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Thursday

 

RISK OF MULTIPLE SCLEROSIS INCREASED WITH ADOLESCENT OBESITY AND HLA GENOTYPE

A number of factors are associated with an increased risk of developing adult-onset multiple sclerosis (MS), including modulated immune function, vitamin D insufficiency, the human leukocyte antigen (HLA) genotype, and interaction with the Epstein-Barr virus. Interestingly, some of these risk factors are also associated with being obese. Since obesity is also associated with low-grade chronic inflammation, it is projected that the risk of HLA-related activation of T-cells contributes to an autoimmune attack on the central nervous system, leading to MS.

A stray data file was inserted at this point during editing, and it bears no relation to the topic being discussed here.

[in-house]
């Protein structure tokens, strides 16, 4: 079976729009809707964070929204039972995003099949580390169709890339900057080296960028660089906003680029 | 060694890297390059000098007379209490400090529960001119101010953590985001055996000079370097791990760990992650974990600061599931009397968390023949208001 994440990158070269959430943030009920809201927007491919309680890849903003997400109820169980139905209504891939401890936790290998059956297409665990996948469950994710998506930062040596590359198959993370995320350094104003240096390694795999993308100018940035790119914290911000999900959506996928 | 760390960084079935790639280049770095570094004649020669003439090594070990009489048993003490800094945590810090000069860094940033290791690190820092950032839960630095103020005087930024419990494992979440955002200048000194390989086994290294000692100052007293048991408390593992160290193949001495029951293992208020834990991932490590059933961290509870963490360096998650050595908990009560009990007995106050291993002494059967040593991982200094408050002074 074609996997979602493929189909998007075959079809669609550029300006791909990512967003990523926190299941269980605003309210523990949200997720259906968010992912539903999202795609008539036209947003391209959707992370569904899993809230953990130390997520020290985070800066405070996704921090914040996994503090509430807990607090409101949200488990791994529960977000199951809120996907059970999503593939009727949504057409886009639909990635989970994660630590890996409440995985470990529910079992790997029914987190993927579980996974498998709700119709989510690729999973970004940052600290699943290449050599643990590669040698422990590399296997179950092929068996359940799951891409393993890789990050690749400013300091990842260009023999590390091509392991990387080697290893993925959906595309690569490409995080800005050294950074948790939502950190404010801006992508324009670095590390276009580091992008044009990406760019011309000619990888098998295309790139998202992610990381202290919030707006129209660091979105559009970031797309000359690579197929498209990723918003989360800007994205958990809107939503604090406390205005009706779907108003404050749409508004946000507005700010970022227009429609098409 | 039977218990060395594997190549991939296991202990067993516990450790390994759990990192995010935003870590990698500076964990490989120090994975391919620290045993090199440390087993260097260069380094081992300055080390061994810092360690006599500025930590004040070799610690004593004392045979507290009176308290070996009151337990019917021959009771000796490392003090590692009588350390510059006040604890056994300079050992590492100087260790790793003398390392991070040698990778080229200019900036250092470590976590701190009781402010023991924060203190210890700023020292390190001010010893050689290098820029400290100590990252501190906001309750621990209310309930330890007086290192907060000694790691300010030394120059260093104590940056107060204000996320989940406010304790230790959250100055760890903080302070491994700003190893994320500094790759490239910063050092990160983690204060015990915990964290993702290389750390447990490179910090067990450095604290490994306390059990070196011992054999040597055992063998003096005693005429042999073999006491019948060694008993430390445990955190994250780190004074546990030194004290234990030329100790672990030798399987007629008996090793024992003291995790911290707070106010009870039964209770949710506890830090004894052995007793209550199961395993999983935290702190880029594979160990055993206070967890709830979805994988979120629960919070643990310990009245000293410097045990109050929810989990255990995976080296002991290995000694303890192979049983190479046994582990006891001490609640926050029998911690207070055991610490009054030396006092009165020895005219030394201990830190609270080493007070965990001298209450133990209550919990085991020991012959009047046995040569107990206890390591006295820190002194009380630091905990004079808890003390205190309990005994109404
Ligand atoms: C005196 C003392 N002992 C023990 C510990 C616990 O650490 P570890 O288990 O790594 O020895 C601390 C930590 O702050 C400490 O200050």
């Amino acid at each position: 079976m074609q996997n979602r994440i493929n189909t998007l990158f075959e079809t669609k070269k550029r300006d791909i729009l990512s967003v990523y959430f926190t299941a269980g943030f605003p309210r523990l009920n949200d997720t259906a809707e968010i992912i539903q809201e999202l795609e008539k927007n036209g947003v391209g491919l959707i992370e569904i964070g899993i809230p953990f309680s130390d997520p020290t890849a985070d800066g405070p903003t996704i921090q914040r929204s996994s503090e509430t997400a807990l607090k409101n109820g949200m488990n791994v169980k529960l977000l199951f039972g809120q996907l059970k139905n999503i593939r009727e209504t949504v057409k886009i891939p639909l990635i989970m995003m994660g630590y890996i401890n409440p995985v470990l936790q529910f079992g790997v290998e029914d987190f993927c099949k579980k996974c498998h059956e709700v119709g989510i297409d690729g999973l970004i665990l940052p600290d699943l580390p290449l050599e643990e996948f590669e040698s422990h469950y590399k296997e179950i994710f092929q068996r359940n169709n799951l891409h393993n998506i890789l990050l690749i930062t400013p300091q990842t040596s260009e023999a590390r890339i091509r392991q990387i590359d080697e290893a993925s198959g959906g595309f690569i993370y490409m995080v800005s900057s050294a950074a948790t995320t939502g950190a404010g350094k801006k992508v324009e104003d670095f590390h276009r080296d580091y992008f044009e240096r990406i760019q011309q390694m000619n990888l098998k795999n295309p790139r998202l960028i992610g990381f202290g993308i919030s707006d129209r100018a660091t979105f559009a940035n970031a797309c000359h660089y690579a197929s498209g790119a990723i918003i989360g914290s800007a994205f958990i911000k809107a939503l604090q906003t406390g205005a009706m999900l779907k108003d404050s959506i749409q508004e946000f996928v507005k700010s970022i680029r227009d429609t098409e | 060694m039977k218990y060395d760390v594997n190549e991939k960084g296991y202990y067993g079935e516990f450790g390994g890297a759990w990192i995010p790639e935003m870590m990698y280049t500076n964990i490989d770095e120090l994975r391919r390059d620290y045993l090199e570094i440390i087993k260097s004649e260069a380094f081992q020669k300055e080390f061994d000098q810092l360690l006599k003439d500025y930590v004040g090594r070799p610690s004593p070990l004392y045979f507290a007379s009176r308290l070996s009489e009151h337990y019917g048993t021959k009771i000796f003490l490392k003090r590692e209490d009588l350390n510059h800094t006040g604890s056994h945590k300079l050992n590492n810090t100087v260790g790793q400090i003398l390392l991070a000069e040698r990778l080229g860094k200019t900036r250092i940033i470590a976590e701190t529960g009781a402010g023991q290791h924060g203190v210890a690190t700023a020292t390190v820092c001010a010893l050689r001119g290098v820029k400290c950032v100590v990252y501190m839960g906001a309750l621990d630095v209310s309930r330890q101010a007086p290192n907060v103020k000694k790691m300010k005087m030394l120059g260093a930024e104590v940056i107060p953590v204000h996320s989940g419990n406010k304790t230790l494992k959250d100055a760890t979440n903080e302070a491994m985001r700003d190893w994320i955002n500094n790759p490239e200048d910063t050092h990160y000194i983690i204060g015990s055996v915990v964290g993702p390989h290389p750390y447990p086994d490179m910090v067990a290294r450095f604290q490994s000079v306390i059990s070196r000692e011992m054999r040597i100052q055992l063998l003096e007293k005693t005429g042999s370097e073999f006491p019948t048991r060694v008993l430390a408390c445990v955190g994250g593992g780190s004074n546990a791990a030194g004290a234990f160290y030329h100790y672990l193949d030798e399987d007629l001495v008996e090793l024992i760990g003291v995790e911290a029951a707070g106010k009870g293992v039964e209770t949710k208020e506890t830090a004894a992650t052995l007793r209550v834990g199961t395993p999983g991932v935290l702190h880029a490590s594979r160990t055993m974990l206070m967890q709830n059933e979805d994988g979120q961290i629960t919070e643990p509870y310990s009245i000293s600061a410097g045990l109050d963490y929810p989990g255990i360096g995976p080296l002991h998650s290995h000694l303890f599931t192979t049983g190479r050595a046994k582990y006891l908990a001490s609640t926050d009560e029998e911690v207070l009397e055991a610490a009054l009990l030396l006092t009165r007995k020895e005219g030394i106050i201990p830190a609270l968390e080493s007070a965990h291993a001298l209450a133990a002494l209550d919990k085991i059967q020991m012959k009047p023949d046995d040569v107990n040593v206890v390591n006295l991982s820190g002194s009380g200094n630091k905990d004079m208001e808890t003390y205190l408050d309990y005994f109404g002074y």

Dr. Anna Karin Hedström from the Karolinska Institutet in Sweden, along with colleagues from other institutes including the University of California, Berkeley, to investigate the link between adolescent obesity and HLA genes in the development of multiple sclerosis; results were published in Neurology.
 

Two case-control studies were conducted: the Epidemiological Investigation of MS (EIMS) study included 1,510 incident cases of MS, and the Kaiser Permanente Medical Care Plan in Norther California (KPNC) study included 937 prevalent cases of MS. Each patient, along with matched controls, was genotyped for HLA-DRBI*15 and HLA-A*02, and body mass index (BMI) at the age of 20 years was self-reported. READ MORE



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